Subscribe to "A Daily Spiritual Seed" eNewsletter.
Go
New
Find
Notify
Tools
Reply
  
Q, The Earliest Gospel Login/Join
 
posted
I'm back to reading books on the Kindle, mainly because of the three weeks it takes for printed books to get from Amazon to Canada. Actually this particular one I could probably have bought in Canada, but never mind. It's a highly readable and intelligible introduction to Q by John S. Kloppenborg, who teaches at the University of Toronto. In simple terms, Q is hypothetical document proposed as a source for the parts that Matthew and Luke have in common that don't come from Mark. The discovery of the complete Gospel of Thomas at Nag Hammadi added weight to the argument for Q's existence, in that it showed that the sayings collection existed as a literary form in early Christianity. Once you isolate Q from Matthew and Luke, you become aware of its different slant from the other sources of the gospels. Q speaks to a rural audience in Galilee, emphasizes the kingdom teachings, and doesn't mention Jesus' death at all. I can recommend the book (or ebook) for those new to the modern, historical study of the New Testament.

John S. Kloppenborg. Q, The Earliest Gospel: An Introduction to the Original Stories and Sayings of Jesus. Louisville, Ky.: Westminster John Knox Press, 2008.
 
Posts: 949 | Location: Canada | Registered: 03 April 2009Reply With QuoteReport This Post
Picture of Phil
posted Hide Post
Thanks, Derek. Any info as to authorship?
 
Posts: 3607 | Location: Wichita, KS | Registered: 27 December 2004Reply With QuoteReport This Post
posted Hide Post
Stratification seems to be the big thing nowadays. April DeConick did it with Thomas. Urban von Wahlde did it with John. Kloppenborg did it with Q much earlier in his career. His basic idea is that a community of Q-Christians existed in rural Galilee, without much contact with the Paul-Christians in urban Judea. Of course, ultimately the traditions of the northern group must have been absorbed into those of the southern group, otherwise we wouldn't have our canonical Matthew and Luke.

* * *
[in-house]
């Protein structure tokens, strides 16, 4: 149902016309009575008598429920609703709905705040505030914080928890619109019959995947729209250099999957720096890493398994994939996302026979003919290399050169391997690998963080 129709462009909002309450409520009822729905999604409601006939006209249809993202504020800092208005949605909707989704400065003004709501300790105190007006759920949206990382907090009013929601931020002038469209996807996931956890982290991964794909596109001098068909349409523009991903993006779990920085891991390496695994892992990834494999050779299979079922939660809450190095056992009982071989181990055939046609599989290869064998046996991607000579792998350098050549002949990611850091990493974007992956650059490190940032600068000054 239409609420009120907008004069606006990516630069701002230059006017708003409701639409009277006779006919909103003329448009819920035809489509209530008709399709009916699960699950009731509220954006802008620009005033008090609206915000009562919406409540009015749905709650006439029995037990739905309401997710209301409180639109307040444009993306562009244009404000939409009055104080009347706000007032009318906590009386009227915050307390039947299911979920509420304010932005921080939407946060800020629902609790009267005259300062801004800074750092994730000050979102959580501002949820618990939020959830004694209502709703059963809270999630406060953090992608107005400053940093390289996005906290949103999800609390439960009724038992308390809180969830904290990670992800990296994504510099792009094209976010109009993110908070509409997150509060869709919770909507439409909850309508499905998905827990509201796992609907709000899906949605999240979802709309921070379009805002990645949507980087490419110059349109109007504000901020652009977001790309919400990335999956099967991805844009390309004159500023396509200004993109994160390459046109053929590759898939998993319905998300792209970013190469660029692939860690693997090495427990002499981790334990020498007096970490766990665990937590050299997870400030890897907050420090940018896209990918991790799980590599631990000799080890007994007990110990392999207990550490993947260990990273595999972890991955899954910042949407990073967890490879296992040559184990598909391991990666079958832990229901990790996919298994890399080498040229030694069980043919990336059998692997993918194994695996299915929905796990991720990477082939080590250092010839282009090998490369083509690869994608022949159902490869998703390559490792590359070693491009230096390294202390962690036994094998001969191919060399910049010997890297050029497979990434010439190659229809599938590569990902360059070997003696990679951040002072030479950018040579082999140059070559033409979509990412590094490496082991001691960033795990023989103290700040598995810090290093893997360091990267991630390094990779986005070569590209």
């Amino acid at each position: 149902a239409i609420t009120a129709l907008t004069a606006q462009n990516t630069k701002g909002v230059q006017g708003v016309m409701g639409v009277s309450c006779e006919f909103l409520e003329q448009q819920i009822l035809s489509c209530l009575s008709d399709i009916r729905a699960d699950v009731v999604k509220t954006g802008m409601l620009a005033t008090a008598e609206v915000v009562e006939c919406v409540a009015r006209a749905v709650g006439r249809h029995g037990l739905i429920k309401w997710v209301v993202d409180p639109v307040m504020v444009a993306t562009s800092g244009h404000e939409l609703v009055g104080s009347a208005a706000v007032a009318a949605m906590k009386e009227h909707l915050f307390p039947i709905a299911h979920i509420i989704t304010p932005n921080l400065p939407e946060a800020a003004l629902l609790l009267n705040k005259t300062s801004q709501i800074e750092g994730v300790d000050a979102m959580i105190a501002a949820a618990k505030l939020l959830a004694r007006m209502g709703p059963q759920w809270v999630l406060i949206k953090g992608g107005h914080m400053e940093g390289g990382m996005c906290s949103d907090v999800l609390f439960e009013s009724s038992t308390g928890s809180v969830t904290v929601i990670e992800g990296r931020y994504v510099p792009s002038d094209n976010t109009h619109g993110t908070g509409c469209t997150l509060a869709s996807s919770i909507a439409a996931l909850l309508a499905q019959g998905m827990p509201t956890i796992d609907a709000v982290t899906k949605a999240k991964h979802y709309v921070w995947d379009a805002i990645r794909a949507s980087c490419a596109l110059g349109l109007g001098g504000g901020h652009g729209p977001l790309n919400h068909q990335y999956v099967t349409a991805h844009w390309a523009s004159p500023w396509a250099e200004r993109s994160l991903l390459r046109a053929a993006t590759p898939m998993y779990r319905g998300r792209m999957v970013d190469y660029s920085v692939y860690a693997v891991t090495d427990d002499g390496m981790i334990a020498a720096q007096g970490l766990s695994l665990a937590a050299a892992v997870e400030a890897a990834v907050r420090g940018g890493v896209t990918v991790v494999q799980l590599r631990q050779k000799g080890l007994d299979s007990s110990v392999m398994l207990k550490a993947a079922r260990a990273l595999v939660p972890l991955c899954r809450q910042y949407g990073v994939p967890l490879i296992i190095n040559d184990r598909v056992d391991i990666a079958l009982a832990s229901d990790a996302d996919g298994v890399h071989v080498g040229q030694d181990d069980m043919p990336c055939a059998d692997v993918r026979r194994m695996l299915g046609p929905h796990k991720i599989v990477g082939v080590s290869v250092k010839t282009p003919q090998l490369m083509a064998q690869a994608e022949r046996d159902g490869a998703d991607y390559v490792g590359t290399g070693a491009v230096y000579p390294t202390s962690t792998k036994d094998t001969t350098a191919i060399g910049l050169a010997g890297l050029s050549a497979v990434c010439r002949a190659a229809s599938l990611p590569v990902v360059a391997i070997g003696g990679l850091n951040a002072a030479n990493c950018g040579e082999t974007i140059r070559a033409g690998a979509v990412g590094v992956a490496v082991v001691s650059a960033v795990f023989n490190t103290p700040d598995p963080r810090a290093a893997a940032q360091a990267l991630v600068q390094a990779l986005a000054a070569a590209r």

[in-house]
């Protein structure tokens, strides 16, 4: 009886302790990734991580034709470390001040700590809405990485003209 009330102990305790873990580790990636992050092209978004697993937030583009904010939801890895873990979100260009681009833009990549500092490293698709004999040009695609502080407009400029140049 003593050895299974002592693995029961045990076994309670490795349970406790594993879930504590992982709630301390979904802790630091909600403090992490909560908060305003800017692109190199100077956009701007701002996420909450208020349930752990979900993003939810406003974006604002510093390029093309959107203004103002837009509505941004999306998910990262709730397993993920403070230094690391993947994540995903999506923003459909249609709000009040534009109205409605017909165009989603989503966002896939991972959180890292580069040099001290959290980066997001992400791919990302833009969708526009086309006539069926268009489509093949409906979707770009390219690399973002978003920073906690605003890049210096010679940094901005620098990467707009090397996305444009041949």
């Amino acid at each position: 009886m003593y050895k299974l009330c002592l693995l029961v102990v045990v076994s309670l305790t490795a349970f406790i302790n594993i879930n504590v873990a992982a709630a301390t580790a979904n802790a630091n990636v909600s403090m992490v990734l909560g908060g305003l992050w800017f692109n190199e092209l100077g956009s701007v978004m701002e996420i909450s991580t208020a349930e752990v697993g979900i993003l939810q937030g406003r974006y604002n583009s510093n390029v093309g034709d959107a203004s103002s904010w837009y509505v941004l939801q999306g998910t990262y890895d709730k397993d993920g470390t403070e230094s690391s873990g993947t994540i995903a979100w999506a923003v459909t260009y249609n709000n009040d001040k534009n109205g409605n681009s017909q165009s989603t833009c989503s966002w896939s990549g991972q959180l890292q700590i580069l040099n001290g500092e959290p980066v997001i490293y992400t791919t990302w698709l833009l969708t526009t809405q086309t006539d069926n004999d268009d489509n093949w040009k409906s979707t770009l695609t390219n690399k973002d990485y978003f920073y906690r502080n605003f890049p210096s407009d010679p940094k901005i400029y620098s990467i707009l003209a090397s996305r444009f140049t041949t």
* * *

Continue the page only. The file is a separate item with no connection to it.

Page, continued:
Posts: 949 | Location: Canada | Registered: 03 April 2009Reply With QuoteReport This Post
posted Hide Post
Also, it seems that the letter of James is a product of the northern community rather than the southern community.
 
Posts: 949 | Location: Canada | Registered: 03 April 2009Reply With QuoteReport This Post
posted Hide Post
Derek and Phil,
are either of you familiar with the book, "Eyewitness to Jesus," by Matthew D'Ancona and, Carston Thiede ?

They contend that the five pieces of manuscript in Oxford U, could be the original gospel of Matthew, dated 35 AD.

I don't have the expertise to know if their arguments are valid or not, buy as a lay-man, they seem convincing.

Jim
 
Posts: 52 | Location: Massachusetts | Registered: 01 April 2010Reply With QuoteReport This Post
Picture of Phil
posted Hide Post
I haven't read that book, Jim, but have a friend who's a scripture scholar and will ask him about it. That would be quite amazing to have a document that old.
 
Posts: 3607 | Location: Wichita, KS | Registered: 27 December 2004Reply With QuoteReport This Post
  Powered by Social Strata